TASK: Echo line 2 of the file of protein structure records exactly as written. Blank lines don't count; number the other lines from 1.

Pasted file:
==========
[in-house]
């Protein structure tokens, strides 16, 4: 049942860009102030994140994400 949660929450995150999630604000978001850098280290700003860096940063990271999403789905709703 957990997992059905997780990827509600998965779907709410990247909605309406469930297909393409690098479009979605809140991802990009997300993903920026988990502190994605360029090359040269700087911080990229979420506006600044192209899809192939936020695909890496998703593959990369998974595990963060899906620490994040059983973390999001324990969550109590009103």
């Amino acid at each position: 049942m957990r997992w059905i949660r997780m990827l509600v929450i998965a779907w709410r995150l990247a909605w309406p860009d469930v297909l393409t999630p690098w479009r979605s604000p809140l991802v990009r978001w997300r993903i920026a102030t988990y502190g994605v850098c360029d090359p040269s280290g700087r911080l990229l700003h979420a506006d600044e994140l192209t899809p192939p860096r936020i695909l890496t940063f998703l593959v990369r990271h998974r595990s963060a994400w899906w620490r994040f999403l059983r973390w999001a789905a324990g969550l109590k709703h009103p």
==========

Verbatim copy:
């Protein structure tokens, strides 16, 4: 049942860009102030994140994400 949660929450995150999630604000978001850098280290700003860096940063990271999403789905709703 957990997992059905997780990827509600998965779907709410990247909605309406469930297909393409690098479009979605809140991802990009997300993903920026988990502190994605360029090359040269700087911080990229979420506006600044192209899809192939936020695909890496998703593959990369998974595990963060899906620490994040059983973390999001324990969550109590009103």